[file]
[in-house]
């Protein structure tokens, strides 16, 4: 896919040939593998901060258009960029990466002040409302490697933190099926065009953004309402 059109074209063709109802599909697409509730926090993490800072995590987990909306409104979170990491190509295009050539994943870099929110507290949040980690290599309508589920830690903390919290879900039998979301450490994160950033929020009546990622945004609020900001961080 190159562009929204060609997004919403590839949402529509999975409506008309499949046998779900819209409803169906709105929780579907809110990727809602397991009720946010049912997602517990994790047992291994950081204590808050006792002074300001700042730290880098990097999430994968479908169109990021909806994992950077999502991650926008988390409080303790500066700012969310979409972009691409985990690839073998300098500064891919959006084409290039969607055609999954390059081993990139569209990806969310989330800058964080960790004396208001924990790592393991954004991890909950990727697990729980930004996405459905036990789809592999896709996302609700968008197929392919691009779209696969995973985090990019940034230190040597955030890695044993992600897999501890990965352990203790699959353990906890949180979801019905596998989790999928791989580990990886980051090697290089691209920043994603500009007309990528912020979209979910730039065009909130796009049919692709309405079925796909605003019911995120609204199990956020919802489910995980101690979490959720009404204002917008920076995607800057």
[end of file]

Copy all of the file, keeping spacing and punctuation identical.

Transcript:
[in-house]
């Protein structure tokens, strides 16, 4: 896919040939593998901060258009960029990466002040409302490697933190099926065009953004309402 059109074209063709109802599909697409509730926090993490800072995590987990909306409104979170990491190509295009050539994943870099929110507290949040980690290599309508589920830690903390919290879900039998979301450490994160950033929020009546990622945004609020900001961080 190159562009929204060609997004919403590839949402529509999975409506008309499949046998779900819209409803169906709105929780579907809110990727809602397991009720946010049912997602517990994790047992291994950081204590808050006792002074300001700042730290880098990097999430994968479908169109990021909806994992950077999502991650926008988390409080303790500066700012969310979409972009691409985990690839073998300098500064891919959006084409290039969607055609999954390059081993990139569209990806969310989330800058964080960790004396208001924990790592393991954004991890909950990727697990729980930004996405459905036990789809592999896709996302609700968008197929392919691009779209696969995973985090990019940034230190040597955030890695044993992600897999501890990965352990203790699959353990906890949180979801019905596998989790999928791989580990990886980051090697290089691209920043994603500009007309990528912020979209979910730039065009909130796009049919692709309405079925796909605003019911995120609204199990956020919802489910995980101690979490959720009404204002917008920076995607800057």